Take the 2-minute tour ×
MathOverflow is a question and answer site for professional mathematicians. It's 100% free, no registration required.

Thought Experiment

Consider a 2-sphere, $S^2$, and let $p$ be a point at the equator.

Case 1

Let us parallel transport a vector, $V$ from $p$ using the recipe:

  • Move one unit of length East.
  • Move one unit of length North.
  • Move one unit of length West.
  • Move one unit of length South.

    Case 2

Let us parallel transport a vector, $V$ from $p$ using the recipe:

  • Move one unit of arc East.
  • Move one unit of arc North.
  • Move one unit of arc West.
  • Move one unit of arc South.


It's clear that the first case draw a path which is not closed, while the second path closed on itself. And moreover, the vectors might change, in the usual way, under the action of an element of the Holonomy group.


  • Why does that difference appear?
  • Am I misunderstanding the notion of parallel transport? (In that case which one is the correct one)
  • It is well known that one might choose different connections in order to define the parallel transport. Is the above difference due to a choice of connection?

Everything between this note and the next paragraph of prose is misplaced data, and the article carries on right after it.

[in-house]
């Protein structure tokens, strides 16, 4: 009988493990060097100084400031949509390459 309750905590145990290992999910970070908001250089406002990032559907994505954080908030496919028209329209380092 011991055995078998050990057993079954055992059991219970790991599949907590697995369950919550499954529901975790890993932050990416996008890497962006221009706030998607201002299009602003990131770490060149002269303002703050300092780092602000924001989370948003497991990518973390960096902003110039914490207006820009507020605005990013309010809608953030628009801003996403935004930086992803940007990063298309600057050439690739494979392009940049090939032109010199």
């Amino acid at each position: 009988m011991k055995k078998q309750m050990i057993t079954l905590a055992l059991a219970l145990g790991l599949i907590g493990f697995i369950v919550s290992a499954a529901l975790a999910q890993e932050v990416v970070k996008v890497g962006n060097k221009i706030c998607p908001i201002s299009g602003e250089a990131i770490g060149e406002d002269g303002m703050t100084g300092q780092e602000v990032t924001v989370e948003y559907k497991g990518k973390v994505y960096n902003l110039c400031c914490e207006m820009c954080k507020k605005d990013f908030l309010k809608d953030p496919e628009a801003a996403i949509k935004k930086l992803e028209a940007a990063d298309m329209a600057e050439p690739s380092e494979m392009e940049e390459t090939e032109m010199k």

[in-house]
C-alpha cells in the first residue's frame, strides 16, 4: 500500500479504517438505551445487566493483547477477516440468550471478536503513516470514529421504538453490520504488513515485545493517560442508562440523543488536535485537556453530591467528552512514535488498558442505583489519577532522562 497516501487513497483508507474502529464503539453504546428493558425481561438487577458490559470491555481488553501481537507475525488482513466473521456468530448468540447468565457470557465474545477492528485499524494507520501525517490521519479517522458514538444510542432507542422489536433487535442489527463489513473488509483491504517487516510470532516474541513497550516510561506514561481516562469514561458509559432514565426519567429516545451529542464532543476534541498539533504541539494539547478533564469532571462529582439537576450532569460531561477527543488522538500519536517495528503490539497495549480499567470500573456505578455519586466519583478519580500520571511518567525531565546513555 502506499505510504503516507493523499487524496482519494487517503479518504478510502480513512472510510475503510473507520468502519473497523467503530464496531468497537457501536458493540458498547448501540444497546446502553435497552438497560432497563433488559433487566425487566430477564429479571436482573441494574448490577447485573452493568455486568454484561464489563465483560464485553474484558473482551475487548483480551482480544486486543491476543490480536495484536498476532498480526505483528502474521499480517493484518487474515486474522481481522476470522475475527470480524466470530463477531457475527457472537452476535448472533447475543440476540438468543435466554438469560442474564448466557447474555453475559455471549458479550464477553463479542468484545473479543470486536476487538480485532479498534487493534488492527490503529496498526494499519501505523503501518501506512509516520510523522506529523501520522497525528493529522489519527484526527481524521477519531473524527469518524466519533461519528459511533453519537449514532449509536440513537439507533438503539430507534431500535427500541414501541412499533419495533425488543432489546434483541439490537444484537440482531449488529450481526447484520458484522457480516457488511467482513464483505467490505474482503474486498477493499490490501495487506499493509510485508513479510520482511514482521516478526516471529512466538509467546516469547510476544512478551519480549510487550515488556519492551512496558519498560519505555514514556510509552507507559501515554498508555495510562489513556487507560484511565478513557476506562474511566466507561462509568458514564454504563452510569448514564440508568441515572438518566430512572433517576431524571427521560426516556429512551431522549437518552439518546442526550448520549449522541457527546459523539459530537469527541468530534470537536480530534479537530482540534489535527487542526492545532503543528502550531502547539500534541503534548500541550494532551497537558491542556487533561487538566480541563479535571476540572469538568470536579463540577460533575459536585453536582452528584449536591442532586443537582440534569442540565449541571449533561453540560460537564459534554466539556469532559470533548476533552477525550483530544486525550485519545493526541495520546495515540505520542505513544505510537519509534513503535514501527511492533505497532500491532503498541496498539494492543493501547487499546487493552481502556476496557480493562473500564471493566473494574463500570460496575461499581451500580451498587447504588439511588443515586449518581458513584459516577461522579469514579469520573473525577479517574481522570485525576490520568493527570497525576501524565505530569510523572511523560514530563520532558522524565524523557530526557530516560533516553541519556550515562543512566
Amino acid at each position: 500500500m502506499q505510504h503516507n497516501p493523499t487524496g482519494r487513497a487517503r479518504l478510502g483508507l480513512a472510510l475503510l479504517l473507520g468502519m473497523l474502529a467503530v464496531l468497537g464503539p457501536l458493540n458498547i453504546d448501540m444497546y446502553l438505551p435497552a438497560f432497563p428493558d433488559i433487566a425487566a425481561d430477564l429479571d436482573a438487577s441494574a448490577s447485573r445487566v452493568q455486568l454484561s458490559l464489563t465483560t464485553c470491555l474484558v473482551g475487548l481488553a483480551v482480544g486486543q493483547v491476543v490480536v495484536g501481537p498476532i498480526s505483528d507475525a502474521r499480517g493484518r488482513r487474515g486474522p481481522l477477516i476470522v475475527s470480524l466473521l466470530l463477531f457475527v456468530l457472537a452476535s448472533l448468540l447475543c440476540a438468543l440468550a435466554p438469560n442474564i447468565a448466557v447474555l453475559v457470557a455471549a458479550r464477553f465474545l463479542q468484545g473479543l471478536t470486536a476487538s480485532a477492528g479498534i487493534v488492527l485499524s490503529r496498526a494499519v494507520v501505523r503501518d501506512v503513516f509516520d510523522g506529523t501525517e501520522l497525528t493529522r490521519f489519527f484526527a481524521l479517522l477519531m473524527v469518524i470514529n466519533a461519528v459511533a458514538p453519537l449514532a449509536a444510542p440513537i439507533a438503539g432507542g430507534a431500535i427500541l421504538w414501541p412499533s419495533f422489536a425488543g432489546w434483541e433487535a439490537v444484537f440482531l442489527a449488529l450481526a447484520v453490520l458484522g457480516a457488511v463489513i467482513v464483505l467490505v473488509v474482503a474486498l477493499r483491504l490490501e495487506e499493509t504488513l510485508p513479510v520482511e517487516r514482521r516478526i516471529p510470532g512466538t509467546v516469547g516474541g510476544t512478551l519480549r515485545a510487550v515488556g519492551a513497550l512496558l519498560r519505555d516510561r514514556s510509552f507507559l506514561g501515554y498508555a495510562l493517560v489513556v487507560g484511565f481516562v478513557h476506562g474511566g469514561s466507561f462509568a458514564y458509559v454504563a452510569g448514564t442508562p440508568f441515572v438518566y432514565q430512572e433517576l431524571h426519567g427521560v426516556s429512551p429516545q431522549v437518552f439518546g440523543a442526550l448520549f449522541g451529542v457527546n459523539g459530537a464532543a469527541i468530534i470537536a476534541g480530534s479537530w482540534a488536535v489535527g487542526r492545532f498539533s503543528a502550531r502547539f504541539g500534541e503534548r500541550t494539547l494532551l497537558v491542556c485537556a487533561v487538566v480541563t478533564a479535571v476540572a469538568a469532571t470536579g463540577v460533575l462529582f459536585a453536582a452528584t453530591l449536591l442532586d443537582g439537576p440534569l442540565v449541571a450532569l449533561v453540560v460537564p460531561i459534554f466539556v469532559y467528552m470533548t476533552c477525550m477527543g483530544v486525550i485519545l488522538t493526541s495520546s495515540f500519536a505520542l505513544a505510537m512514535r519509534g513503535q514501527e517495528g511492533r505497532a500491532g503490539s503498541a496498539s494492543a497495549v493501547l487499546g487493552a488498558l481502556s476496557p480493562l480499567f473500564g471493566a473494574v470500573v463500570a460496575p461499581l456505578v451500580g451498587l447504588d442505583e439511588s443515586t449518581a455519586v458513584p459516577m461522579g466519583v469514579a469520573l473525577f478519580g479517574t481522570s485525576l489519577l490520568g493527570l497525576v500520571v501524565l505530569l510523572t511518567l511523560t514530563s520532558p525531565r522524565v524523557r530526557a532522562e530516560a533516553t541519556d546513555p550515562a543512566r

• Are these point of view the corresponding to Levi-Civita and Weitzenboeck connections?

I'd thank any help to clarify my doubts. Cheers.

share|improve this question
What do you mean by moving East? Do you move along latitude? In any case, your cases 1 and 2 look identical. –  Misha Mar 8 '13 at 18:41
Perhaps you should also explain the difference between a "unit of length" and a "unit of arc". –  Lee Mosher Mar 8 '13 at 20:35
@Dox: I think, it is not really a question about parallel transport, but about arc-length and distance calculation of 2-dimensional sphere. As such, it is not appropriate for MO, but you can ask it at math.stackexchange. –  Misha Mar 8 '13 at 21:15
@misha @lee-mosher Hello. In order to explain myself, moving East is the same as in real life, moving to the right side along the equatorial line. If one move 1cm along the geodesic (in this case maximum circles), it is obvious that the path is not close... since the sphere has "curvature". In the second case, if you move 1sec of arc along the azimuthal angle, and then polar angle, you in fact will obtain a closed path (not a square). –  Dox Mar 9 '13 at 0:36

Your Answer


By posting your answer, you agree to the privacy policy and terms of service.

Browse other questions tagged or ask your own question.